This website features many close-up photographs of small parts, and even a few micro shots. Unlike nature or portrait photographers, technical photos often benefit from maximum depth of field (DOF), which is perceived focus throughout the image. Technical photos are trying to communicate many details and component relationships, as opposed to an artistic view.
Besides focus, another challenge is to light a miniature subject evenly and without undesired shadows.
I’ve received compliments on my photography, although I’m not quite convinced myself. I suppose if you take enough pictures, some of them will turn out okay.
In this article, I'll talk about the cameras I use, the general setup, and a couple of camera accessories I recently made to improve my macro photos.
Believe it or not, the thousands of photos I’ve published on this website and in two editions of two books have almost all been produced by an old compact consumer camera - the Sony Mavica FD90. It only has a 1.6 megapixel 1/3.6 color CCD with a 4.75 mm to 38 mm lens.
Sony Mavica MVC-FD90 with floppy disks.
This camera stores the digital images to a floppy disk. Every five shots I need to pull out the disk and put in a new one. And, yes, this means my Windows 7 dual-monitor i7 quad-core system has a floppy drive. Ha ha!
The Sony digital camera is configured to:
Finally, a month ago, I decided it was time to step up to a new camera. After reading many reviews and carefully saving up enough money, I chose the Panasonic Lumix DMC-GH1K. This camera supports interchangeable lenses, which allows me to attach an actual, real, professional macro lens.
I’m still struggling to learn the GH1 camera, but my present macro configuration is:
Maybe if I get to be a serious photographer, I'll switch to manual focus on aperture priority mode and take RAW format photos with a ring flash.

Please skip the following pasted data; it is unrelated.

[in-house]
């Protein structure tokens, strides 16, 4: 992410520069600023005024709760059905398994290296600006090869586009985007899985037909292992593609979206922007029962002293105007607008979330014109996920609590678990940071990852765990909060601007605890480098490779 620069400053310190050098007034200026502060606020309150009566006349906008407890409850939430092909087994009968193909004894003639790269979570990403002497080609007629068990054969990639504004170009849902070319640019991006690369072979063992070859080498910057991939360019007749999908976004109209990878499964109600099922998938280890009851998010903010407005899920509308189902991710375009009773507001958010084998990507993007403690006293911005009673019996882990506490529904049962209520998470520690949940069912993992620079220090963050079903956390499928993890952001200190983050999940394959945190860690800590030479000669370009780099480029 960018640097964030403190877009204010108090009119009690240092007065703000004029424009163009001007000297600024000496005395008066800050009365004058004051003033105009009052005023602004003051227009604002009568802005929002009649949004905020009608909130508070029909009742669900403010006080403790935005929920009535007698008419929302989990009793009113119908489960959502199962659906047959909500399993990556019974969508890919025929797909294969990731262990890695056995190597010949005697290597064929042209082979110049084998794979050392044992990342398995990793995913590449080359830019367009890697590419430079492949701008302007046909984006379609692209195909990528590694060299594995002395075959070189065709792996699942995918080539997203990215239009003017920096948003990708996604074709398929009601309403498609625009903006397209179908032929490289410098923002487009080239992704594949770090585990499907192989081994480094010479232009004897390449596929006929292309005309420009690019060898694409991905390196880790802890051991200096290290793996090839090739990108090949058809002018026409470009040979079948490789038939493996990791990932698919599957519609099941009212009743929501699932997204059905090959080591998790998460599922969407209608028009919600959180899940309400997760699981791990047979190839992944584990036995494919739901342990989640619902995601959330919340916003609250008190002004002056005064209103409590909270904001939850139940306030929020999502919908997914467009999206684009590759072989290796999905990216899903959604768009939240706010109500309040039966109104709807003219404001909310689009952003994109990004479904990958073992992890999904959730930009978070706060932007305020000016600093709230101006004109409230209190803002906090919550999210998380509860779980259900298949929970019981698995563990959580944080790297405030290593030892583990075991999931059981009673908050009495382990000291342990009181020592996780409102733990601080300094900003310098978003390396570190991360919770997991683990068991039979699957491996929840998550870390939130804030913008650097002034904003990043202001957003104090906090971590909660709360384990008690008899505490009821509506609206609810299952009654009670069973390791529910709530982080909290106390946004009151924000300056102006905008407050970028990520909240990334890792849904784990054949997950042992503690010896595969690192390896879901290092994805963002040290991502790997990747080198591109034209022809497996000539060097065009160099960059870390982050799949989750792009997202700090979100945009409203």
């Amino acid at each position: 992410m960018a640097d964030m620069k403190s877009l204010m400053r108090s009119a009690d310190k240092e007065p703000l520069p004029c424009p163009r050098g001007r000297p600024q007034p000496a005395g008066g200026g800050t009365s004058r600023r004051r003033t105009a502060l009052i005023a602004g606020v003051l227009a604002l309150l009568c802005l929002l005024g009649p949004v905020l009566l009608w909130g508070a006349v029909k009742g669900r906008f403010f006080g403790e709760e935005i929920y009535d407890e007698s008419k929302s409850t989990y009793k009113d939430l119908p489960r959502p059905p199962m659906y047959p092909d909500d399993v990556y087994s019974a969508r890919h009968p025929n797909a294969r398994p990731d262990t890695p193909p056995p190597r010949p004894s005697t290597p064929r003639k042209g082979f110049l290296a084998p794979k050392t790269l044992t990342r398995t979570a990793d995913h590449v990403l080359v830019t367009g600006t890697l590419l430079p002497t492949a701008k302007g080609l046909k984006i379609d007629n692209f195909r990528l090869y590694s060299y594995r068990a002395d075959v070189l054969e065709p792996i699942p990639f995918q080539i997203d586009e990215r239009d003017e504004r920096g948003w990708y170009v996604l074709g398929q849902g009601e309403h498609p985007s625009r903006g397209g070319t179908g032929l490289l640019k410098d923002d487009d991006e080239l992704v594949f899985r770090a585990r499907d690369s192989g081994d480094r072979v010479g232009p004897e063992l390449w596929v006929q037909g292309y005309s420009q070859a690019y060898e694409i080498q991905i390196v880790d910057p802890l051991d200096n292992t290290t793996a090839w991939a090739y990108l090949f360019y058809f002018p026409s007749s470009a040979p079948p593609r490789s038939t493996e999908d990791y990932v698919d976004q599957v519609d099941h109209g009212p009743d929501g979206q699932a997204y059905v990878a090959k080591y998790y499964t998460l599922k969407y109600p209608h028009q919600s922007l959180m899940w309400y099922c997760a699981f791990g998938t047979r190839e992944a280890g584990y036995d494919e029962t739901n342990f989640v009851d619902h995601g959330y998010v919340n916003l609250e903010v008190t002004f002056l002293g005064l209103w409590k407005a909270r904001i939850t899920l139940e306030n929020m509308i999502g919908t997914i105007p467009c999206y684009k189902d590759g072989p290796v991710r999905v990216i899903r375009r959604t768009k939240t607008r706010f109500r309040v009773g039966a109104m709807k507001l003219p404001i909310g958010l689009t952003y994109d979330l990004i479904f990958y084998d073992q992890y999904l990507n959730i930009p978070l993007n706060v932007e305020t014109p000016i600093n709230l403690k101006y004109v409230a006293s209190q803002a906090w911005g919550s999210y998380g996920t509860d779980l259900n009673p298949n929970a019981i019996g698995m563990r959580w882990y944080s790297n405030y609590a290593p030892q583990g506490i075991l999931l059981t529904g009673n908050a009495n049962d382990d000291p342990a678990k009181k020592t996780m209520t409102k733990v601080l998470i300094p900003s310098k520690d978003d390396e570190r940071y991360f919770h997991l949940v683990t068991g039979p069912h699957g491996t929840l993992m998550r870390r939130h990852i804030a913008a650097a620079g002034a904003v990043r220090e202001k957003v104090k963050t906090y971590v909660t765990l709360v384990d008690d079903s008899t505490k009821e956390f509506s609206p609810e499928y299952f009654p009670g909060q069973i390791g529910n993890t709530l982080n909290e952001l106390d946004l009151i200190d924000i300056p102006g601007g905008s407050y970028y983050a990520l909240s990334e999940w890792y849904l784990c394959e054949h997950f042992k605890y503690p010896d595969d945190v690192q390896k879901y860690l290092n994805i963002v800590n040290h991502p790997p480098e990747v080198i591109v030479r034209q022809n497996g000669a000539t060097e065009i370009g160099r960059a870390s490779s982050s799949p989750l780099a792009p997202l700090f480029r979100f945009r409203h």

Here is how I take close-up pictures of robots and electronic parts:
Robot Room macro camera setup.
Occasionally, there are a few other helpers that I use for close-up photography.
Other macro photography helpers.
1. Light Box: A lightbox is usually used for tracing patterns or examining slides. In a few cases, particularly with translucent materials such as colored plastic or double-side circuit boards, photographing on a light box provides the even backlighting necessary to see into structures.
If you find that the backlighting overwhelms the image, add a thin sheet of paper on top of the light box. Or, lift the subject off of the light box by using a couple of wood blocks and a clear plastic or glass surface.
2. Alligator Clips: To avoid shadows, reduce glare, or to photograph a particular orientation, it is sometimes necessary to hang the subject from either the desk lamp or a weighted object.
It shouldn’t be a surprise that the helping hands soldering tool and an ordinary alligator clip test lead are put into service in such situations. This usually requires an extra post-processing step in a photo editing application to digitally erase the tip of the clip.
3. Magnifying Glass: I try to avoid using magnifiers because they end up distorting the image. But sometimes I need to photograph an extremely tiny detail such as a bonding wire in an LED. In that case, abnormalities of color or shape do not significantly detract from the information that the photo is attempting to convey.
Photographing through a magnifying glass.
The camera must be forced to focus through the magnifier. Of course, you end up with a photo of which only a small portion is usable.
Next we'll look at the circuit for a remote shutter release. Then, we'll see how to machine an aluminum extension for a camera mount.